Carsten Sievers. Berlin. Titless. 2013 (left) 2014 (right). Pencil, folded paper. Photo by Jordyn Sturms
by Jordyn Sturms
James Bockelman, professor of art and director of Marxhausen Gallery of Art, held a public talk in the auditorium of the Thom Leadership Educational Center on Jan. 22 about the new art exhibit “Drawing Performance: Abstractions from Berlin and the United States,” which is currently exhibited in the Marxhausen Gallery of Art.
The inspiration behind “Drawing Performance” came from Bockelman’s second of seven visits to the Galerie Inga Kondeyne in Berlin.
“I immediately fell in love with that space and her work that she showed,” said Bockelman. “I thought they were fresh ideas.”
Bockelman traveled to Berlin in order to make contact with German university professor Hanna Hennekemper in regards to a scholarship. During the trip, Bockelman made connections with the hostess of his hotel, Hennekemper and Inga Kondeyne. From his time in Berlin, Bockelman formed the idea for a gallery exhibition connecting Berlin artists with United States artists. Bockelman paired artists that related with one another under his impression of drawing and performance.
“I chose drawings and film and dance that I feel emphasizes activity in some way,” Bockelman said.
The activity relates to a repeated or mimetic idea. Bockelman focused on surface, activity and index. Beyond the concept of routine or gesture, the image itself is important. Bockelman feels the pieces individually are stunning. While not expecting everyone to have the same experience, he wants the audience to be exposed to this concept.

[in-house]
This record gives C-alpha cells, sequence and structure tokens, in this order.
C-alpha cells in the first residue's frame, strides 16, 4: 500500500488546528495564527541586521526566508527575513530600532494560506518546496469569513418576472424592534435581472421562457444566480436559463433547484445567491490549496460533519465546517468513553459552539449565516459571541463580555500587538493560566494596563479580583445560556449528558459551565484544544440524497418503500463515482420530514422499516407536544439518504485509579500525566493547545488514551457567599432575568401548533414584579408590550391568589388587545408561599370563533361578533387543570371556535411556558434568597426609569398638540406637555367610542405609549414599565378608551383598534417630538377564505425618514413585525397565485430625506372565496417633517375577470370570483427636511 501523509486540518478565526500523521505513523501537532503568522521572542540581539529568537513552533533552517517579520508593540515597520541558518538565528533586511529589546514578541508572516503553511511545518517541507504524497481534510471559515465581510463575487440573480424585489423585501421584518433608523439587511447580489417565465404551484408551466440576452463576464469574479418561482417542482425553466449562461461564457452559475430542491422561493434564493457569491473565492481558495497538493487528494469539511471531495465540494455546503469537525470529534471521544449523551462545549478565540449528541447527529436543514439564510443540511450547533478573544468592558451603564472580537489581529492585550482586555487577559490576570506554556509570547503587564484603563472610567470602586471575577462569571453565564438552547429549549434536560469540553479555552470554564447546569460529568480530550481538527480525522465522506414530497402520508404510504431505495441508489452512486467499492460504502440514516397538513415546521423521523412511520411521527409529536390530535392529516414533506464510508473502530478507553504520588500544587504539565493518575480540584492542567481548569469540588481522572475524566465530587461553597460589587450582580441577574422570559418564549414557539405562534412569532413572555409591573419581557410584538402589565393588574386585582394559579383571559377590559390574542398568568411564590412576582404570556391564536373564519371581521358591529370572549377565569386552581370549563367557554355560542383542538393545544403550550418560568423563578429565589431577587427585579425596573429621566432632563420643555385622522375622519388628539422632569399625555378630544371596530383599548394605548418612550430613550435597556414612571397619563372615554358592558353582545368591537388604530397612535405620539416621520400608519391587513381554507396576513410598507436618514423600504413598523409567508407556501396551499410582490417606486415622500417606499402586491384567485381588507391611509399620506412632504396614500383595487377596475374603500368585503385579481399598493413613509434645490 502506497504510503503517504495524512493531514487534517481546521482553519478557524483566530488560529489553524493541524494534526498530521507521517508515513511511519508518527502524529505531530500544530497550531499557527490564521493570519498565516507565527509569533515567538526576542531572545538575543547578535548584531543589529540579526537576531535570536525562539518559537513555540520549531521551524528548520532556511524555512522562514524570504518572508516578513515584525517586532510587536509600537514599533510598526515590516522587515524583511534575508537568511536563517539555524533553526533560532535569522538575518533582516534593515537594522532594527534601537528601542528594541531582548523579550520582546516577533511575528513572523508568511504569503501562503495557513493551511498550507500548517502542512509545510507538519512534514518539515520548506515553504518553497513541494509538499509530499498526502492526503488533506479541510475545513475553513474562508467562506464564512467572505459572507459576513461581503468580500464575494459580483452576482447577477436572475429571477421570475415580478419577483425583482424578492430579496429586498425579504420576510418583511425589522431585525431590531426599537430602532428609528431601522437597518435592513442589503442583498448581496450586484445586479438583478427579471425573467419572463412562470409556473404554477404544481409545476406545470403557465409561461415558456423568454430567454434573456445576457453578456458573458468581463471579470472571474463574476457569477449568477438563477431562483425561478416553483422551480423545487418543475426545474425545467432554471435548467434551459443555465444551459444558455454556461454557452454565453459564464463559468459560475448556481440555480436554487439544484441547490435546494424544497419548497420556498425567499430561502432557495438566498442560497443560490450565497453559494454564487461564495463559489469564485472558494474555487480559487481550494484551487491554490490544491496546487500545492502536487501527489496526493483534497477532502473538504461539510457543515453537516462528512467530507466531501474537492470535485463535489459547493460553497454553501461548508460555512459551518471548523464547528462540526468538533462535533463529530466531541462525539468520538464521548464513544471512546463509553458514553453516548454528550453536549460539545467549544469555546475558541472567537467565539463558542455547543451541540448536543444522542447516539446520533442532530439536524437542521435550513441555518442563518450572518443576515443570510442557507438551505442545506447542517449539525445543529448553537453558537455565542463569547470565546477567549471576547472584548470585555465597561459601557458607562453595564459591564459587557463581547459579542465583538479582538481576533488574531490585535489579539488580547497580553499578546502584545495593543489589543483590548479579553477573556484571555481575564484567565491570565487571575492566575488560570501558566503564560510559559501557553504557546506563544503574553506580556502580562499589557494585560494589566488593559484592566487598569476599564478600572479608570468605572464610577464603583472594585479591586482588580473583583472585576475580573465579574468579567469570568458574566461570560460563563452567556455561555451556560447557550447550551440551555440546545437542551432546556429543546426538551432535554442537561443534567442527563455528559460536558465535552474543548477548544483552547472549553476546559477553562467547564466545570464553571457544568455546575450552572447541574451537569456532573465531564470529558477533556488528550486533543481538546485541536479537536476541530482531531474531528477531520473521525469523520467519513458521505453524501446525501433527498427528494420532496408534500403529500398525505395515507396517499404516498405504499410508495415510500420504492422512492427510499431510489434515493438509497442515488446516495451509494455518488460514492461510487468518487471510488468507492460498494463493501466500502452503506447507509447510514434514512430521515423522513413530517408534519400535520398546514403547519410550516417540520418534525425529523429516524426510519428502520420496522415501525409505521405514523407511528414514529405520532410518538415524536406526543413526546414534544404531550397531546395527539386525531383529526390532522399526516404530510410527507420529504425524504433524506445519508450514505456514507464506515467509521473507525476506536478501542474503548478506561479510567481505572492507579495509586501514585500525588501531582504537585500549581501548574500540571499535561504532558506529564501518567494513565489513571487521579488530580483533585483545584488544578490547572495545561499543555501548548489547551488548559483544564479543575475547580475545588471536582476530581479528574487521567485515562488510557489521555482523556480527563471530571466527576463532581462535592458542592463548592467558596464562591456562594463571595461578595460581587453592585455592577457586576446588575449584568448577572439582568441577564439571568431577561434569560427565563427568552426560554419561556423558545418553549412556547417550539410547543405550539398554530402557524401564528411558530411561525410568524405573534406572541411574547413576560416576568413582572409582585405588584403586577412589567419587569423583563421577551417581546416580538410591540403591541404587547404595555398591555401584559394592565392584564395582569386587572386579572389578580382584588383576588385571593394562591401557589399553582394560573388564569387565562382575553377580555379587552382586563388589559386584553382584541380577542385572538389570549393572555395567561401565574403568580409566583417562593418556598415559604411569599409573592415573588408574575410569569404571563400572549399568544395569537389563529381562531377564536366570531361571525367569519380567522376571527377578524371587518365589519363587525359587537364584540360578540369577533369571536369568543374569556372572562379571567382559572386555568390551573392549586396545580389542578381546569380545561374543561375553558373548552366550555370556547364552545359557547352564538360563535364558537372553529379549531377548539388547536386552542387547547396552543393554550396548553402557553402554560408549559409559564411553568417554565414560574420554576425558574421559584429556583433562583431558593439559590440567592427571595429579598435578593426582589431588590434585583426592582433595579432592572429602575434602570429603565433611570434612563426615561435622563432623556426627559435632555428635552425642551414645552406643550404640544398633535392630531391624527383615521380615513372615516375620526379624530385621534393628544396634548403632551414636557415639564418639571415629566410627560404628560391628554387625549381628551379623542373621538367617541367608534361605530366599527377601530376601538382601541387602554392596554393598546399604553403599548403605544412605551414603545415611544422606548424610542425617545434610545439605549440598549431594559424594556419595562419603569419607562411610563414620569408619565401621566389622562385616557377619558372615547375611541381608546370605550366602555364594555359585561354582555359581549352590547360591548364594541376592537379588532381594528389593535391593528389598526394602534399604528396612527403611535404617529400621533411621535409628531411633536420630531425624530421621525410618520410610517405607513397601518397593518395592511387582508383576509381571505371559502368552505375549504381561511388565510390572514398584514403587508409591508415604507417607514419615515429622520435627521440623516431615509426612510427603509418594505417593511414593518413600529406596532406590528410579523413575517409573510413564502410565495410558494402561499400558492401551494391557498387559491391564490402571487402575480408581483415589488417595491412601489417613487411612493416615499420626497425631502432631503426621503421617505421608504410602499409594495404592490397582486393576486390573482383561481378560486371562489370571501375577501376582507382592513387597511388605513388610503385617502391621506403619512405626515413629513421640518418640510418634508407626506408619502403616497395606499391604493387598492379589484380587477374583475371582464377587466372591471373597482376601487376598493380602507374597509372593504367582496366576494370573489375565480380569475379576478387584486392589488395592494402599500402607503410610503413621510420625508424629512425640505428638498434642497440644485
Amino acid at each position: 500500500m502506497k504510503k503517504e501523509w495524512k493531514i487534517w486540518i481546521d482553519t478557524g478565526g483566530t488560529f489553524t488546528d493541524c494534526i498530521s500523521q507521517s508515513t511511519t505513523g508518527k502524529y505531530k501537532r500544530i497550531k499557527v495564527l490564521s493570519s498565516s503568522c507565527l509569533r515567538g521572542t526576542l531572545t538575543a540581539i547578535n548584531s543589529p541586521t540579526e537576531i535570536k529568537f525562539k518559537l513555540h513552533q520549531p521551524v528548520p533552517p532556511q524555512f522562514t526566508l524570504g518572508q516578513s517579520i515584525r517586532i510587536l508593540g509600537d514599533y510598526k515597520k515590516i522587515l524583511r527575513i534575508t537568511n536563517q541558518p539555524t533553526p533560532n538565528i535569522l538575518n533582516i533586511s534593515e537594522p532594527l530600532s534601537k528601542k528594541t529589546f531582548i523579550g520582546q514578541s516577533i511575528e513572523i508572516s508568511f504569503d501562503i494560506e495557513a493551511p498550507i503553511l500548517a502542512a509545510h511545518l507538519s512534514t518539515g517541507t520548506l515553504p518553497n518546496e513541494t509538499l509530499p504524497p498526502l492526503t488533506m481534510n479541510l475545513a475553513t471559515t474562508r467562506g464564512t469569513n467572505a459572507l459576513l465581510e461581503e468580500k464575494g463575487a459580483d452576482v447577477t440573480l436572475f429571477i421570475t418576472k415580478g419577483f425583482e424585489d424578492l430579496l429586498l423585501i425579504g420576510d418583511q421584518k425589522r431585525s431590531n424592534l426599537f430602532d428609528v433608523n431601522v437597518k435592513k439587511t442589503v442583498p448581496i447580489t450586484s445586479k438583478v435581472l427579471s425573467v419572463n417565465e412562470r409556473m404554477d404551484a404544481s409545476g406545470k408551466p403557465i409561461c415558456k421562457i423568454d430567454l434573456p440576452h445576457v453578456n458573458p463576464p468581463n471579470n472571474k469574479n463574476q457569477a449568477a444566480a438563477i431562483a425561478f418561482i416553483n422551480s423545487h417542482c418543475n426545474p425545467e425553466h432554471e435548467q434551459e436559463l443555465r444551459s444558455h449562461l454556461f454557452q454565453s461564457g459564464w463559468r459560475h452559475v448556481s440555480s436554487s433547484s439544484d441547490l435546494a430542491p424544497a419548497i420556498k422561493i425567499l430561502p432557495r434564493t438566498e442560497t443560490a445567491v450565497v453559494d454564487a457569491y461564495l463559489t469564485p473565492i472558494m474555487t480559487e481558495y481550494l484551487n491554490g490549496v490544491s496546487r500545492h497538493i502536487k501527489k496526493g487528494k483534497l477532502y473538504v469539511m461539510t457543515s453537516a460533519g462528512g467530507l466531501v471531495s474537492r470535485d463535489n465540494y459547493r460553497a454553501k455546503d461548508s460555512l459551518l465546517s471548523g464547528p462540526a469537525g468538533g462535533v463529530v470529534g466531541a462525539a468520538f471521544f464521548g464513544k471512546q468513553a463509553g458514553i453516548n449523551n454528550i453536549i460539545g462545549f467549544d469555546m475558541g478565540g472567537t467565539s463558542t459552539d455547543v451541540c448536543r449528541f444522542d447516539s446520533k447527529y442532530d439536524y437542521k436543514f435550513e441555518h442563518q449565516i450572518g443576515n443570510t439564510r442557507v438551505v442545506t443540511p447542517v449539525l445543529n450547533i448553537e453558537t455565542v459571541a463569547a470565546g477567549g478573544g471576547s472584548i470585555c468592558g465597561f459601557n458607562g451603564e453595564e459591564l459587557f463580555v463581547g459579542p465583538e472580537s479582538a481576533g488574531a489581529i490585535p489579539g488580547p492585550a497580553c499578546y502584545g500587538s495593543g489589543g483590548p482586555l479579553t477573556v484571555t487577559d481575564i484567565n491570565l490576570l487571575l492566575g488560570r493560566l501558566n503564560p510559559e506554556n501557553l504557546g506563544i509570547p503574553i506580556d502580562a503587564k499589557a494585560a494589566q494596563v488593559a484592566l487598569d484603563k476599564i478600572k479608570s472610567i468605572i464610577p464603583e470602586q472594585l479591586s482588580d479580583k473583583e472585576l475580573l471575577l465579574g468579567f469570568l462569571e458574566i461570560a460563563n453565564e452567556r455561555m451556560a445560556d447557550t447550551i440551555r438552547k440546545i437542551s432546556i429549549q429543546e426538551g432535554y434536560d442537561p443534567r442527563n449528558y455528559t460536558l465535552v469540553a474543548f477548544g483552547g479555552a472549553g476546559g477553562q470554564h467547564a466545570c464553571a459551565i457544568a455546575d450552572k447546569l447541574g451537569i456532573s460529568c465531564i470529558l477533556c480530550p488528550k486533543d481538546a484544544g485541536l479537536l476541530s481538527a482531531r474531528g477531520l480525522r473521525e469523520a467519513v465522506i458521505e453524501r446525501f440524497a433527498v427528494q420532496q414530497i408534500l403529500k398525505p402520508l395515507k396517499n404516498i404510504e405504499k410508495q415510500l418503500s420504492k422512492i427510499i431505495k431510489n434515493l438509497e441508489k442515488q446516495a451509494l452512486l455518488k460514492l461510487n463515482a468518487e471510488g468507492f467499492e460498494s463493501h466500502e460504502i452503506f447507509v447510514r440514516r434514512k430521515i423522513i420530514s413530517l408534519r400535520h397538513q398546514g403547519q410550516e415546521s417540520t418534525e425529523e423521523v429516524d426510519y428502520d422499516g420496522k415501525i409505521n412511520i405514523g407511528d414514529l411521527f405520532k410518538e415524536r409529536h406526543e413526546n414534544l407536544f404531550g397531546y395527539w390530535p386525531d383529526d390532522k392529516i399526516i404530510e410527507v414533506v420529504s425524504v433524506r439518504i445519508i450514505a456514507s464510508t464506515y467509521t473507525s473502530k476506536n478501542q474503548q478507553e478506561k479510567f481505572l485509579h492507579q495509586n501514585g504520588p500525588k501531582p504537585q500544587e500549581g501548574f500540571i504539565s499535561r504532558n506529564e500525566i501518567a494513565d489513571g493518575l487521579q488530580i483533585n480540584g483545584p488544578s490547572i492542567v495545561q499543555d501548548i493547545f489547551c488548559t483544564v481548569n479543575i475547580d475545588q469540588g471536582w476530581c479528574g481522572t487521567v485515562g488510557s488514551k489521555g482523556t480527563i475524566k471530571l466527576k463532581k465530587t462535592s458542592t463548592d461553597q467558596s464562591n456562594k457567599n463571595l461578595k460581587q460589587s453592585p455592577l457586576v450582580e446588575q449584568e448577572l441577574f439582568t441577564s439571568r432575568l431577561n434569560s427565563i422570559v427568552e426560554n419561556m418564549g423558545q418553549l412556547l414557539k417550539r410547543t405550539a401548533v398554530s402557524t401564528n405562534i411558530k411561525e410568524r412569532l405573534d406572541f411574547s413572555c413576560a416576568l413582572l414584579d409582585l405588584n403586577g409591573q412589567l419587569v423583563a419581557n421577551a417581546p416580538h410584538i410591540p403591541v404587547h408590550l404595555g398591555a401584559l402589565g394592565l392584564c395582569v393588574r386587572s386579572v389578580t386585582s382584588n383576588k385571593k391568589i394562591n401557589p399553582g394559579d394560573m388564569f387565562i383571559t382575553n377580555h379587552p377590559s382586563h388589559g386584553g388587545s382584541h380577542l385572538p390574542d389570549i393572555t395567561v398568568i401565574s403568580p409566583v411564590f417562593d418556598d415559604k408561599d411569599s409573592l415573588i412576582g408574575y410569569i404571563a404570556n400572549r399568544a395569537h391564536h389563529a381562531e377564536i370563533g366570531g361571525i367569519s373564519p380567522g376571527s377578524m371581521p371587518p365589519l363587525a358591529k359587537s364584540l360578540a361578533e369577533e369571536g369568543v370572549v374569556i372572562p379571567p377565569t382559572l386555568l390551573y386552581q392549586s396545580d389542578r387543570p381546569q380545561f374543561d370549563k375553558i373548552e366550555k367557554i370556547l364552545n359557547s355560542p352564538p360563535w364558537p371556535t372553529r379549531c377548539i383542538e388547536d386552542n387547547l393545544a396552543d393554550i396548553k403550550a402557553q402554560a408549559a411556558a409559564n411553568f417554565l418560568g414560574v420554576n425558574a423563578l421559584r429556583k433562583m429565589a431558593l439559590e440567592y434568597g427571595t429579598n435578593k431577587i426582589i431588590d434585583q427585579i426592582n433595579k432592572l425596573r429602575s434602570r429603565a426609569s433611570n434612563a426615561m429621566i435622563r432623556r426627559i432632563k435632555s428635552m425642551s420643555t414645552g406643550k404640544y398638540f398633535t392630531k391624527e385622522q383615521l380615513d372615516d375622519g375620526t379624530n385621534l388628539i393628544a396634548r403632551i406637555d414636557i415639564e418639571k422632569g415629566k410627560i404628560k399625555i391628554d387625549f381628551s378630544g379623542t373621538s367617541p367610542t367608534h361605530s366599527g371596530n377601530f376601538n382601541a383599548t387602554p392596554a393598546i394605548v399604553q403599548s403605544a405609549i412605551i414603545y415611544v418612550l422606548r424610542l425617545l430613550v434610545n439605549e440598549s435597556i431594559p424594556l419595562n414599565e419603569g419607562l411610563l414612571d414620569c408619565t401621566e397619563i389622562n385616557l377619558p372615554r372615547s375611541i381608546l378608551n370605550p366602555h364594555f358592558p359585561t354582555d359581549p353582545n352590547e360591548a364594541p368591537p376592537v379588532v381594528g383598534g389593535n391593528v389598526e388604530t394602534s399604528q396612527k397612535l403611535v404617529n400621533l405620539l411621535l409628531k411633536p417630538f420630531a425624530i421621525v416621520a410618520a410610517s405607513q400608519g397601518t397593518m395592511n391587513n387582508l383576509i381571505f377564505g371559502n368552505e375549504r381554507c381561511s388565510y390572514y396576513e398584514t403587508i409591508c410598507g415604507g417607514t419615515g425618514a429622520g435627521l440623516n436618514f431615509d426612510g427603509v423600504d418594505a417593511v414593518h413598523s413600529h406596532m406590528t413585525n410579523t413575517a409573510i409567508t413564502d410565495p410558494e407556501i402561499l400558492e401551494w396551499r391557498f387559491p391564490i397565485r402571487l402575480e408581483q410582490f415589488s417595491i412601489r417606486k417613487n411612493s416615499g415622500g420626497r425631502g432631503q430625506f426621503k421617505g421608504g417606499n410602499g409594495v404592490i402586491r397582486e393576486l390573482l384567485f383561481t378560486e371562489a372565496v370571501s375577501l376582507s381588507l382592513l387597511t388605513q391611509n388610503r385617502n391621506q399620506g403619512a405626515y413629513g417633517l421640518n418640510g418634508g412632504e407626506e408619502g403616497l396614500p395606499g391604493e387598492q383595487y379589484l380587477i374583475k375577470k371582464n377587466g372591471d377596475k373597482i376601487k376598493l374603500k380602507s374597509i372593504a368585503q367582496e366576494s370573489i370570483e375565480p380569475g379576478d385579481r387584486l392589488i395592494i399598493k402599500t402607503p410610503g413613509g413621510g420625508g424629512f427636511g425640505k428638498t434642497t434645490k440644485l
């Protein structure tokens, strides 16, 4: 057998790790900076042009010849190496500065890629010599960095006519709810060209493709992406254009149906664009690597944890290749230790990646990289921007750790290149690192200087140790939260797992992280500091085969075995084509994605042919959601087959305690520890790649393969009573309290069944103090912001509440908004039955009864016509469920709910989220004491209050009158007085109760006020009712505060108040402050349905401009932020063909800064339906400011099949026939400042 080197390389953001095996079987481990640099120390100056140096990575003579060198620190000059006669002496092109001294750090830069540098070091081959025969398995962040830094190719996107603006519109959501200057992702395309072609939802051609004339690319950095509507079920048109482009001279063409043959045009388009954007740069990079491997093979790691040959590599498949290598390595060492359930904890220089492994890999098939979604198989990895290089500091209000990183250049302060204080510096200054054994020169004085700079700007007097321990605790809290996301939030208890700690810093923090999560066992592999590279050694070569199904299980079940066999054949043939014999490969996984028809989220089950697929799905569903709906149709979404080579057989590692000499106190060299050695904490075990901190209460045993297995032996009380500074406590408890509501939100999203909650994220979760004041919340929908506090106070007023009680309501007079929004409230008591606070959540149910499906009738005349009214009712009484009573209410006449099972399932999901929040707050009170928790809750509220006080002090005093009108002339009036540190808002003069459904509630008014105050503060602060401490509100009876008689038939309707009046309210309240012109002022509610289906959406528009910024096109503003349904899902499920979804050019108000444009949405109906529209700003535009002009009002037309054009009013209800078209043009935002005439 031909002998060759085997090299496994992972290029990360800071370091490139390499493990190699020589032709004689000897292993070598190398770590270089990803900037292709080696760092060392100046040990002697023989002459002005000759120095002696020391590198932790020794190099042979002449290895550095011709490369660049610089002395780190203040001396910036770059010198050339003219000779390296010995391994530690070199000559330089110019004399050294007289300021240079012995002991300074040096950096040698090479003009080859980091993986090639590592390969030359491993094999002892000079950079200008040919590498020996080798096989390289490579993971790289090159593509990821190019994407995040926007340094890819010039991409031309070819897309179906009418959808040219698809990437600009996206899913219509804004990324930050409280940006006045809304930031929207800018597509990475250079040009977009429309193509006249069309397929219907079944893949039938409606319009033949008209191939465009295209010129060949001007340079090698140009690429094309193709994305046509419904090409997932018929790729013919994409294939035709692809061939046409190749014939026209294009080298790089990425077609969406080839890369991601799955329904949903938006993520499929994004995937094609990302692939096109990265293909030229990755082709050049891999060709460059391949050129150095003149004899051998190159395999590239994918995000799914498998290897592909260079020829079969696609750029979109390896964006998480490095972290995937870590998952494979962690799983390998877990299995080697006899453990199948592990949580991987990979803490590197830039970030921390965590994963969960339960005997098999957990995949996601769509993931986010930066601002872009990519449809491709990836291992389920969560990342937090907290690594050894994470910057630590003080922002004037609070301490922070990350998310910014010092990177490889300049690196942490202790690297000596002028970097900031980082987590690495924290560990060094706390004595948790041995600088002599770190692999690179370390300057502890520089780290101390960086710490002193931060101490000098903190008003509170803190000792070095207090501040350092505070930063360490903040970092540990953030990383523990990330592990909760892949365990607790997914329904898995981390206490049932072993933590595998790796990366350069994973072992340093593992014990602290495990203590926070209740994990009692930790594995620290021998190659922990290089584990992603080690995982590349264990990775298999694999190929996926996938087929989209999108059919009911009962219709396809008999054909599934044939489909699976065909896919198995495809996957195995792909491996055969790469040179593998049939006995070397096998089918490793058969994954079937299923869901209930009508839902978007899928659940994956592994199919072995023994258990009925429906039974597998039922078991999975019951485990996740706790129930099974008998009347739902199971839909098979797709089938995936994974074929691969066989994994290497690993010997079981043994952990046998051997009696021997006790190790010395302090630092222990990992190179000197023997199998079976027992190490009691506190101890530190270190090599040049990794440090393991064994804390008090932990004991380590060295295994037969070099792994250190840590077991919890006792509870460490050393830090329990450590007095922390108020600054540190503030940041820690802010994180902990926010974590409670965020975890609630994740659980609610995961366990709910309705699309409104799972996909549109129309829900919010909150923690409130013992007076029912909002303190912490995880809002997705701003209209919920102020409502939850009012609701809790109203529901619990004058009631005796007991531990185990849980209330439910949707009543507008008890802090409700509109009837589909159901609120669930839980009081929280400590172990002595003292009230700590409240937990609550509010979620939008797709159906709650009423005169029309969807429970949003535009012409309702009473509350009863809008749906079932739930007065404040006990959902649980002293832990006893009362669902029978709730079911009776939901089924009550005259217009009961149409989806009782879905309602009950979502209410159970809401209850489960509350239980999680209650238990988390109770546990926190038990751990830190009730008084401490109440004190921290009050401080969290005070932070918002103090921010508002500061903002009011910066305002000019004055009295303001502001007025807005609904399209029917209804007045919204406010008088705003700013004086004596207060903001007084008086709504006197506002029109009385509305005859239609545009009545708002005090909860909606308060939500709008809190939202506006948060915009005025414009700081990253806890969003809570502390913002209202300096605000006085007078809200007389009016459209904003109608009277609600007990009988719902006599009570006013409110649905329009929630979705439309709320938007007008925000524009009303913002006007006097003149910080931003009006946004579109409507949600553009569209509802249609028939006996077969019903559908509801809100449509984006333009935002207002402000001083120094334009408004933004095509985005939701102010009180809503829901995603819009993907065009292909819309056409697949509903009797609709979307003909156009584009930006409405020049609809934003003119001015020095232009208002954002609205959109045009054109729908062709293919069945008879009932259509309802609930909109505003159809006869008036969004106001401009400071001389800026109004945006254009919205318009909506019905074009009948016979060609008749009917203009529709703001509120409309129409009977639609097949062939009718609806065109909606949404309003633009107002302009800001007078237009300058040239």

“We often think art is made for us when it is first made for the artist,” said Bockelman.
Featured artists for “Drawing Performance” include Kazuki Nakahara, Alex Klenz, Hanna Hennenkemper, Nadine Fecht, Hammlett Dobbinns, James Bockelman, Flora Wiegmann, Frank H. Taffelt, Jered Sprecher, Matthew Sontheimer, Carston Sievers, Johannes Regin and Steve Roden.
In the midst of an increase in political art, there is the freedom to make abstract work. Bockelman said choosing to create abstract art can be a political statement in itself.
Bockelman hopes that the audience of “Drawing Performance” walks away with exposure to art that is under the radar, as well as simple, everyday activities.
“I just hope that [the audience’s] appreciation for the visual is broadened. Or even simple activities.”
“Drawing Performance: Abstraction from Berlin and the United States” will be on display until February 10. The Marxhausen Gallery of Art is located in Jesse Hall and is open 11 a.m. to 3 p.m. on weekdays and 1-4 p.m. on weekends.